The World Wildlife Fund today published its latest Living Planet Report – with human food consumption playing a big part in the organisation’s biennial review of the state of the planet.
This year’s report found that the human population’s vast and growing consumption of food and resources has played a heavy hand in wiping out 60 per cent of mammals, birds, fish and reptiles since 1970.
Among the 59 scientists from across the globe contributing to the 2018 Living Planet Report was N8 AgriFood researcher Chris West, pictured below.
Chris is N8 AgriFood’s Theme Two contact at the University of York, and worked with fellow researchers from the Stockholm Environment Institute in York, Simon Croft and Jonathan Green, to contribute a section on utilising cutting edge data and methods to link consumers to their impacts, with a specific focus on biodiversity loss.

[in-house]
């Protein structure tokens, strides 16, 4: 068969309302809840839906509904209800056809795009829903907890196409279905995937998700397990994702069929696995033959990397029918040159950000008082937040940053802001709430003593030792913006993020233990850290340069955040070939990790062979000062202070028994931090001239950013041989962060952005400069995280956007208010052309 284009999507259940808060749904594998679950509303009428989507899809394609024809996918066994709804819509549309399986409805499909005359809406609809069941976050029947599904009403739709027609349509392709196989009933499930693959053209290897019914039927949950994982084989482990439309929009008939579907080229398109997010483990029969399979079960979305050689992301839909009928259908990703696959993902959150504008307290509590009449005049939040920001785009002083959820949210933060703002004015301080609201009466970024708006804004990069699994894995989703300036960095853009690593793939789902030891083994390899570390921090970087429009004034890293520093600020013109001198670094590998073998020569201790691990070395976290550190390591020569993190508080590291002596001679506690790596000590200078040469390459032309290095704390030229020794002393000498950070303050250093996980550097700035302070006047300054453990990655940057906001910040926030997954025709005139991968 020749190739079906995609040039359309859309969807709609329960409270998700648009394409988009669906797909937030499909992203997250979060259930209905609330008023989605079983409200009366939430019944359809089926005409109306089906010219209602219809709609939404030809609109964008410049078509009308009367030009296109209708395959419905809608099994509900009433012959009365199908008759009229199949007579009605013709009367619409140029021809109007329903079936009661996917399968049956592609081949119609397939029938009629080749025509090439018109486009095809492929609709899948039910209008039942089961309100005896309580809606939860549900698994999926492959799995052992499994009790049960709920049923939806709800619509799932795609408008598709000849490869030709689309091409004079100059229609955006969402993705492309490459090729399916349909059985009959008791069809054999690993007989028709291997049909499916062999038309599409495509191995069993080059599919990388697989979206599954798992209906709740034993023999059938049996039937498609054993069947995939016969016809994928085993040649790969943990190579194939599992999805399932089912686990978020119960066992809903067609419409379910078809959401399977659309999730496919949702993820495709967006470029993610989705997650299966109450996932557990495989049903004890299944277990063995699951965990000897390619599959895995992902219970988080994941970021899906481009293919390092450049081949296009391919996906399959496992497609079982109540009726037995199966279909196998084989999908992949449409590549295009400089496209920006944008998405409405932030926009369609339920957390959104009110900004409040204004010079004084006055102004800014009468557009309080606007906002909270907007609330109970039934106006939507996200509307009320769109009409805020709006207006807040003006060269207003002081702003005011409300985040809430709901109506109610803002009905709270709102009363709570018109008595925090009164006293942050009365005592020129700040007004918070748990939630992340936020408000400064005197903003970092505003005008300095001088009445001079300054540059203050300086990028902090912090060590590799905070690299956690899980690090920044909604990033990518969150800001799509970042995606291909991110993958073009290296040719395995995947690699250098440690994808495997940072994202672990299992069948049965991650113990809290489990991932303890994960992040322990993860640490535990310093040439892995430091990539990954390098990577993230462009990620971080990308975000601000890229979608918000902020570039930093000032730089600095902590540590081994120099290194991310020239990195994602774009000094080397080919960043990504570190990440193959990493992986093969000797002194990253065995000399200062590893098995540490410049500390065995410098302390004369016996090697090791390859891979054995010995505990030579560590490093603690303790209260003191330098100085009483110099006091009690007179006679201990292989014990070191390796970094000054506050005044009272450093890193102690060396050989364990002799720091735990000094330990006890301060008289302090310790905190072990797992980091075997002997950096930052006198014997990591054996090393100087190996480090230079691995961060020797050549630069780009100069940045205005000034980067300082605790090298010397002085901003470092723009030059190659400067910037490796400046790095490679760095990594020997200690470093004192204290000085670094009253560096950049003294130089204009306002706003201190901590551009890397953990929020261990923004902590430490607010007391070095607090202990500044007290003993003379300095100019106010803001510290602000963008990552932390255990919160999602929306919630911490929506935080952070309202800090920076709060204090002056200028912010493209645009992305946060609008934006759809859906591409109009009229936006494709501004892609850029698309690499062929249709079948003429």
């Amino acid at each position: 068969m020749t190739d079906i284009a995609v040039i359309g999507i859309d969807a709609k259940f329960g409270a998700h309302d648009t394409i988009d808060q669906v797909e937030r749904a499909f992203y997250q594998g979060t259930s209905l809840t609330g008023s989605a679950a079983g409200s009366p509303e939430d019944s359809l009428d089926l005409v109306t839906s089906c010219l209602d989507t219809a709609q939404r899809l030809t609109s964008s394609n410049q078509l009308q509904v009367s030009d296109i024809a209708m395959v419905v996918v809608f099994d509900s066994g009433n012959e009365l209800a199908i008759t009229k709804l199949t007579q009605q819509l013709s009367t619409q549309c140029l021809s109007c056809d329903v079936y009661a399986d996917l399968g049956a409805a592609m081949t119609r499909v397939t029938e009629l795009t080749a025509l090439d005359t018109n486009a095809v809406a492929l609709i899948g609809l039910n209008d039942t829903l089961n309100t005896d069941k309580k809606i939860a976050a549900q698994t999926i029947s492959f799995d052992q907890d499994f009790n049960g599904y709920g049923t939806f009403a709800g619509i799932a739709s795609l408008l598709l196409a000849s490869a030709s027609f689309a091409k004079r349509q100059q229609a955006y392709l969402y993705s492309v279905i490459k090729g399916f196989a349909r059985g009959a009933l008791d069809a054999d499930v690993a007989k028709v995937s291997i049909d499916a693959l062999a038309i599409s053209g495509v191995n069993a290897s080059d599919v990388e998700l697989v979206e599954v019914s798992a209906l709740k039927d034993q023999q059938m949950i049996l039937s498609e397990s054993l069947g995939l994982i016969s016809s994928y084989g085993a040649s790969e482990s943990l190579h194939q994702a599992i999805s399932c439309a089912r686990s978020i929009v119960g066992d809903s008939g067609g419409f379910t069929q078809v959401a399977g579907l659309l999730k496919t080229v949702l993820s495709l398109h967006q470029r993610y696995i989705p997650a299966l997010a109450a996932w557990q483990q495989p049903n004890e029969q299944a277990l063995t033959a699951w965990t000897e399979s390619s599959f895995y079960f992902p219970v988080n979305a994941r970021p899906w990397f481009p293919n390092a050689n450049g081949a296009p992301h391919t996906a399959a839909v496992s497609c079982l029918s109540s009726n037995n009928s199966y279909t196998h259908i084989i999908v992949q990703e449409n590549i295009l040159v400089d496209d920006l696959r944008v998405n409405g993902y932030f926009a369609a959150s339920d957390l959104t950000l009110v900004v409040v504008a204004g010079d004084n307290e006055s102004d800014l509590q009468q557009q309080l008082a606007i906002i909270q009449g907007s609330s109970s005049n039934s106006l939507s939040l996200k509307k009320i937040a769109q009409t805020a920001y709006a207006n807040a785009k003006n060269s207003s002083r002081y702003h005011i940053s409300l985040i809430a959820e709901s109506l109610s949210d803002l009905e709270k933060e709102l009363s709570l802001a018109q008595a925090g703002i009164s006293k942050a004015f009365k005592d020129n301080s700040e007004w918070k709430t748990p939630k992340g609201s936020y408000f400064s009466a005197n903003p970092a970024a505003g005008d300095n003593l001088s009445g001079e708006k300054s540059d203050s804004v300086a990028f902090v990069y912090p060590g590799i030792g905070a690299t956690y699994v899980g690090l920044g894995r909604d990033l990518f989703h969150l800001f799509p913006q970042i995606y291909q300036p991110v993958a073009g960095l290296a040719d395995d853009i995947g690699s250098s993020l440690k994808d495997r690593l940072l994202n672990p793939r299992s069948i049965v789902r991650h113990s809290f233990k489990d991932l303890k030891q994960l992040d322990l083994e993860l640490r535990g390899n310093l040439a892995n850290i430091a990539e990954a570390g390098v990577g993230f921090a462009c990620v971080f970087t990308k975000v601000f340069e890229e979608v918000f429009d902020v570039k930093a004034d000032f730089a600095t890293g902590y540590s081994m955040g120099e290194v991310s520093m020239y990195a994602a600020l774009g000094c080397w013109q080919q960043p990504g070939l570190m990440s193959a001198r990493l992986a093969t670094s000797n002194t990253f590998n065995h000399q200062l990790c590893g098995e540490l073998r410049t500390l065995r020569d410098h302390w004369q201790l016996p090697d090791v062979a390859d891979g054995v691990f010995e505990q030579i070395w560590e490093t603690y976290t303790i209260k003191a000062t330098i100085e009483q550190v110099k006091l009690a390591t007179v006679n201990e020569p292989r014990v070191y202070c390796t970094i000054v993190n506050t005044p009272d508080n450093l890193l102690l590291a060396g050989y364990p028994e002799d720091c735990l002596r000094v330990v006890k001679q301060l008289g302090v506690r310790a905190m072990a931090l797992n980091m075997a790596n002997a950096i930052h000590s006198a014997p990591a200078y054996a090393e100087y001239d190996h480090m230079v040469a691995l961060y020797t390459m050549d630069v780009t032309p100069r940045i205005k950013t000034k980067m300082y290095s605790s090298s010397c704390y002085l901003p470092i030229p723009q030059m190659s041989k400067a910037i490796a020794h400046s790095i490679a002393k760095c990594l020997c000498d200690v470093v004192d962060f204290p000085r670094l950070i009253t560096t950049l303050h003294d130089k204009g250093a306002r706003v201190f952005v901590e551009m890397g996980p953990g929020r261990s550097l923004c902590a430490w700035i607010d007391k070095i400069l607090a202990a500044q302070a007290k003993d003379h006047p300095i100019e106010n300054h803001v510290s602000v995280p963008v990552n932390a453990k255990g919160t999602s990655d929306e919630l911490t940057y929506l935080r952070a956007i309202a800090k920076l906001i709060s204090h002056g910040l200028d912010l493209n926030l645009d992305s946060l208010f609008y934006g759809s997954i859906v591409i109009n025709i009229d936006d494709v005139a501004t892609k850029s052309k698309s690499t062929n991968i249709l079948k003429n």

Simon said: “In the three-page section, titled “Integrating data to connect consumers to their impacts”, we look at how innovative research is weaving together data from very different sources to illuminate the dynamics and interdependencies of production-to-consumption systems.”
Chris, Simon and Jonathan were invited to were invited to submit their work after previously contributing to the 2016 Living Planet Report, when they produced a short section pertaining to their work on linking sub-national production and impacts through to consumption, with all three becoming members of the WWF Living Planet research group.
This year’s piece pulled together research they have been engaged with in recent years across a number of projects. Simon said: “It reflects how we are moving towards broader and more holistic assessments of the issues related to our consumption-driven impacts.
“This is shifting away from looking at individual components towards a more systems perspective, understanding how different actors along the supply chain contribute to, and can be engaged with to mitigate against, the damage that our consumption is driving.”
Click HERE to read the full Living Planet Report 2018.